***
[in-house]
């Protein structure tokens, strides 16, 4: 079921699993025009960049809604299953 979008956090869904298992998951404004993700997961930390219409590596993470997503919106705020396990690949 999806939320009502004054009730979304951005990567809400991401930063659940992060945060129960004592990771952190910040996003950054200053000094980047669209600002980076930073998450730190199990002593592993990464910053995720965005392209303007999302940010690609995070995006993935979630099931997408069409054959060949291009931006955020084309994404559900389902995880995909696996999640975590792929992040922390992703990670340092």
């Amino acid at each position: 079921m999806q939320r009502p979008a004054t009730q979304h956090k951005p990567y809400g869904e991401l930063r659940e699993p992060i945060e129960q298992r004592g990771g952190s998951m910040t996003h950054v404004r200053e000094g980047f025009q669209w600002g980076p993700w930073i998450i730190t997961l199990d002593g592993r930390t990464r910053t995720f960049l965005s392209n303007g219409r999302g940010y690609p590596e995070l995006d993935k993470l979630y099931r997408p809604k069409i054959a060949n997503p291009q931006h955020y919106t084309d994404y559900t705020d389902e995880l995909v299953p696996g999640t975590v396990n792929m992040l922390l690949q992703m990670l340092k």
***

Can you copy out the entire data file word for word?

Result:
[in-house]
């Protein structure tokens, strides 16, 4: 079921699993025009960049809604299953 979008956090869904298992998951404004993700997961930390219409590596993470997503919106705020396990690949 999806939320009502004054009730979304951005990567809400991401930063659940992060945060129960004592990771952190910040996003950054200053000094980047669209600002980076930073998450730190199990002593592993990464910053995720965005392209303007999302940010690609995070995006993935979630099931997408069409054959060949291009931006955020084309994404559900389902995880995909696996999640975590792929992040922390992703990670340092």
């Amino acid at each position: 079921m999806q939320r009502p979008a004054t009730q979304h956090k951005p990567y809400g869904e991401l930063r659940e699993p992060i945060e129960q298992r004592g990771g952190s998951m910040t996003h950054v404004r200053e000094g980047f025009q669209w600002g980076p993700w930073i998450i730190t997961l199990d002593g592993r930390t990464r910053t995720f960049l965005s392209n303007g219409r999302g940010y690609p590596e995070l995006d993935k993470l979630y099931r997408p809604k069409i054959a060949n997503p291009q931006h955020y919106t084309d994404y559900t705020d389902e995880l995909v299953p696996g999640t975590v396990n792929m992040l922390l690949q992703m990670l340092k």